Taranaki Whānui members attempting to overturn the sale of Marukaikuru/Shelly Bay land to property developer the Wellington Company, have been buoyed by the Māori Land Court's ruling this week that it has jurisdiction to hear their claims.
The Taranaki Whānui ki te Ūpoko o te Ika applicants want the sale declared unlawful and the land returned to iwi on the bases of legal claims of breach of trust and knowing receipt.
On Tuesday, Judge Stone ruled that the court could consider the claims, rejecting efforts by the lawyers for the developer, Ian Cassels, to have the case struck out for lack of jurisdiction.
Despite the land titles passing to the developer, the applicants claim that the true ownership remains with the members of Taranaki Whānui and that the developer holds the titles in trust for the iwi members - meaning it could potentially be returned to its "rightful owners", Mau Whenua, a group which opposes the current development, said in a release.
“We know there is a long way to go but this is a crucial step,” Mau Whenua spokesperson Dr Catherine Love said, who added that the group is "very pleased" with the decision.
The claims of breach of trust and knowing receipt arise, the release said, because the Port Nicholson Block Settlement Trust sold the land despite iwi members voting against the sale (in breach of the trust deed) and the property developer bought the land knowing that the trust was not authorised to sell it (knowing receipt).
"It has acknowledged a possible avenue for accountability and redress," Dr Love said of the court's decision.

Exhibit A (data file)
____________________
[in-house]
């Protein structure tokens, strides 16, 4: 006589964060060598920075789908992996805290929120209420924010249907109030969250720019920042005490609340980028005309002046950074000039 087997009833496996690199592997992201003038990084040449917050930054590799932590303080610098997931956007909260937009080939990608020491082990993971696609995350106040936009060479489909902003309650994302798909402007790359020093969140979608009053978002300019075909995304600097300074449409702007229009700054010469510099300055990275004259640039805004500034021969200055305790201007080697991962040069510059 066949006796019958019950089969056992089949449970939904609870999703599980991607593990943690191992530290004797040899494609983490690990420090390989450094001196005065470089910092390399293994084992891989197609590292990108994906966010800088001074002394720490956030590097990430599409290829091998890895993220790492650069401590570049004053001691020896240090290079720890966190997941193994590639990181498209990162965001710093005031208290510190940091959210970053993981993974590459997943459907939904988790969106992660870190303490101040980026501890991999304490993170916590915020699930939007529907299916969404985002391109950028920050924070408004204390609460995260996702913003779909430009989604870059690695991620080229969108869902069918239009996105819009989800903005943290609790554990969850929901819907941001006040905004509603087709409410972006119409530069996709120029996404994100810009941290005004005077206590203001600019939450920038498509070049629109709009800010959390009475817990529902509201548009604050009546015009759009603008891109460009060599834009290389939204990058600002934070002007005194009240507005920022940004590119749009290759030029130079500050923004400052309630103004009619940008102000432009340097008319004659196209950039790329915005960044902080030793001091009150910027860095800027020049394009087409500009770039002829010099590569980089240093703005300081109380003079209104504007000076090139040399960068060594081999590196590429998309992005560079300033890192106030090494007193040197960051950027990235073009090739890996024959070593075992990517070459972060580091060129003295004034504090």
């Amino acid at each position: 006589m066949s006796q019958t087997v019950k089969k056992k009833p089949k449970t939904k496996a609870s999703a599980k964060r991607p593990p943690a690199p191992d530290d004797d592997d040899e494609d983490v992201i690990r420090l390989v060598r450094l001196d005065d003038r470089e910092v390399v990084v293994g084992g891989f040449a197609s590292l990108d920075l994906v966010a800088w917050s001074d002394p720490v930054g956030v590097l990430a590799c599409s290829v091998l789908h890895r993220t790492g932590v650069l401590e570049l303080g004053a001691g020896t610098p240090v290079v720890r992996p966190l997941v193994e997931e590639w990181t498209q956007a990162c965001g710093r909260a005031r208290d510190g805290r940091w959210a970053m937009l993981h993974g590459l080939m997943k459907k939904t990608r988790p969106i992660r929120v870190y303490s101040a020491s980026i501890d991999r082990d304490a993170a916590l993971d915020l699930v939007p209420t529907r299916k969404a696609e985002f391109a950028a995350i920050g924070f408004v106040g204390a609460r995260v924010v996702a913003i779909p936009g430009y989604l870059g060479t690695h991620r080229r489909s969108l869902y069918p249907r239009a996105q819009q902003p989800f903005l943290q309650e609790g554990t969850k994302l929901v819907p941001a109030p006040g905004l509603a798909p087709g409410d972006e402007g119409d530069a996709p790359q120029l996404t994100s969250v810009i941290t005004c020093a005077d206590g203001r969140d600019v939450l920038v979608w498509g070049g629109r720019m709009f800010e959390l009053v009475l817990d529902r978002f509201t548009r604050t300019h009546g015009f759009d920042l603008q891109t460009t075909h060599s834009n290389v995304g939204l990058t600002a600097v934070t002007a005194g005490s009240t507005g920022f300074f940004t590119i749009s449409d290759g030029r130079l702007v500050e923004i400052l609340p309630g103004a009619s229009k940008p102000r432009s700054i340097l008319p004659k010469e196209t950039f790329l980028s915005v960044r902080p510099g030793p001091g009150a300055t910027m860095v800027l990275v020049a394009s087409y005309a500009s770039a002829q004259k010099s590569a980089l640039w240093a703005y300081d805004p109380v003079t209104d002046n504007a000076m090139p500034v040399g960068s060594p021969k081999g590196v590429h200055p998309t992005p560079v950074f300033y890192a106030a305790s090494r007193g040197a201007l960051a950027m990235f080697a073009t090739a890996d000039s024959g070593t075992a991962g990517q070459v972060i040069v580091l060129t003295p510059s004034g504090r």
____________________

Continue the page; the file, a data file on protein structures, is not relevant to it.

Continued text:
"We can now continue the whawhai (fight) in the Māori Land Court for the return of our whenua Māori at Marukaikuru/Shelly Bay.
“The court has acknowledged that, if the applicants can show the developer knew that less than the required number of iwi members had voted for the sale, and that the rules were wrongly manipulated to get around that, then the developer does not own the land.”
Dr Love said the group is mindful of those who have gone before them.
“As we prepare for the next stages of the whawhai, we remember the generations that have dedicated their lives to the same fight for justice and equality and mihi to them as we follow in their footsteps.”
Judge Stone in his decision acknowledged there was no dispute that 'the land in question is of special significance to Taranaki Whānui’, the release said.
The Wellington Company and Port Nicholson Block Settlement Trust have been approached for comment.
This article has been updated to reference Taranaki Whānui members in the title and opening sentence.